Suspected Fentanyl Dealer Arrested Again
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WATER VALLEY – A Water Valley man is behind bars for a second time this year after being arrested for the same offense – allegedly selling fentanyl pills. Yalobusha County Sheriff Jerimaine Gooch reported Matthew Wilson Croy, 28, was arrested by the Lafayette County Sheriff’s Department after multiple controlled buys in the neighboring county since his earlier arrest in February.
Croy had been out on bail after he was arrested February 4 on Jones Street in Water Valley following a multi-agency investigation that included the Yalobusha County Sheriff’s Department, Water Valley Police Department and Mississippi Bureau of Narcotics (MBN). MBN agents charged Croy with possession of a Schedule II Controlled Substance with intent to distribute and possession of marijuana with intent to distribute in the February arrest.
The February arrest was made after officers executed a search warrant at his residence following numerous tips from the public about pills purchased from Croy that were linked to non-fatal overdoses.
Sheriff Gooch reported a bench warrant was served on Croy after his latest offenses violated the terms of his bail. Croy was transported to the Yalobusha County Detention Center on Tuesday and remains in custody.
“Croy has been a menace to this community and surrounding communities, and our intent is to make sure he remains in jail until his court date,” Gooch explained. “Fentanyl is the leading cause in 90 percent of overdose deaths right now in the State of Mississippi.”
Gooch explained that dealers are selling counterfeit oxycodone pills that often contain fentanyl. He added that there has been an uptick in fentanyl-related overdoses in the county this year, mirroring a trend across the country.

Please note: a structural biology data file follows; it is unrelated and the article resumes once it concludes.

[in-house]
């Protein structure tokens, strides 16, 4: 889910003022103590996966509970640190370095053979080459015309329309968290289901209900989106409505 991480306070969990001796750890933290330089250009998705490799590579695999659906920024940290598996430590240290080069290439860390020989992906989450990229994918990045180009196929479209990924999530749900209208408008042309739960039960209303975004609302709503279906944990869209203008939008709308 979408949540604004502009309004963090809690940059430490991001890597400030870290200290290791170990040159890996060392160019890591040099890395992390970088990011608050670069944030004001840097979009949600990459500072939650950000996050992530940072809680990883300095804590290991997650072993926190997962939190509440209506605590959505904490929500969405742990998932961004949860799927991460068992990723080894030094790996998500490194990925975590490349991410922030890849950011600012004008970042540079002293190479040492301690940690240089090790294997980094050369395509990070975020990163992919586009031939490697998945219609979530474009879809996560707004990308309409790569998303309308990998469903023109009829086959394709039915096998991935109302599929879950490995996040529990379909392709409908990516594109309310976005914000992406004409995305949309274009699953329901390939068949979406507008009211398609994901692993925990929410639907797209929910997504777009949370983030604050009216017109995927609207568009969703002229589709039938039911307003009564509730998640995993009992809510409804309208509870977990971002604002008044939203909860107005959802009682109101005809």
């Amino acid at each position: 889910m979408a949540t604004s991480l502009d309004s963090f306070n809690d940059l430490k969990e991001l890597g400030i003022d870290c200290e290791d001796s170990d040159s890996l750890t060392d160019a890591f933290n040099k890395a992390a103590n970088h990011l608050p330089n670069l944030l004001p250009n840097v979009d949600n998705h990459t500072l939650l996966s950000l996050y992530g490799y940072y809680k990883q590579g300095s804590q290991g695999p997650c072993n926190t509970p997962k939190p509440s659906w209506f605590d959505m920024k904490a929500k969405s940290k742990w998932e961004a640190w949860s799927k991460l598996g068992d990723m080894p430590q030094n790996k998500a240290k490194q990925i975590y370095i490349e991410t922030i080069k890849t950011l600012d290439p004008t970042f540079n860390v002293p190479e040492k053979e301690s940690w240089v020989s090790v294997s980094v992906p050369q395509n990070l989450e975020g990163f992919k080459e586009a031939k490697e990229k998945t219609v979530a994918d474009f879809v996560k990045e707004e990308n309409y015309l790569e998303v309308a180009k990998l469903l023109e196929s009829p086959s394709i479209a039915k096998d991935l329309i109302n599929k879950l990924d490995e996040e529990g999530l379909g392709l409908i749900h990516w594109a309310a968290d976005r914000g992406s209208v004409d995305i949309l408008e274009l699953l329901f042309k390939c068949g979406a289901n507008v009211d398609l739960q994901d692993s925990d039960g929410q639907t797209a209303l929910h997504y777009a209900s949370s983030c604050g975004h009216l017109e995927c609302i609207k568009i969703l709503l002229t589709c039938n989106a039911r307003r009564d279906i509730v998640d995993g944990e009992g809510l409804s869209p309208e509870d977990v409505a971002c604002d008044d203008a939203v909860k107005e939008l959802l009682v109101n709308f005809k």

“It is very difficult to prove and prosecute an overdose death from a specific dealer who is selling the dangerous drug,” Gooch explained. “Our focus must be on getting the dealers off the streets and educating the public about the dangers of this drug.”
A report from the Drug Enforcement Agency (DEA) last year noted that counterfeit pills are made to look like prescription opioids – such as oxycodone, hydrocodone and alprazolam; or stimulants like amphetamines – but contain fentanyl or methamphetamine. Fentanyl is a synthetic opioid that is up to 50 times stronger than heroin and 100 times stronger than morphine.
The DEA report stated that criminal drug networks are mass-producing the fake pills and falsely marketing them as legitimate prescription pills to deceive the American public. The counterfeit pills are widely available and are more lethal than ever before.
Gooch added that the pills are relatively inexpensive, often ranging from $10 to $30 each, and are very small.
“These pills are smaller than the opening of a straw for a drink,” he said. “And sadly, a single pill can contain a lethal dose.”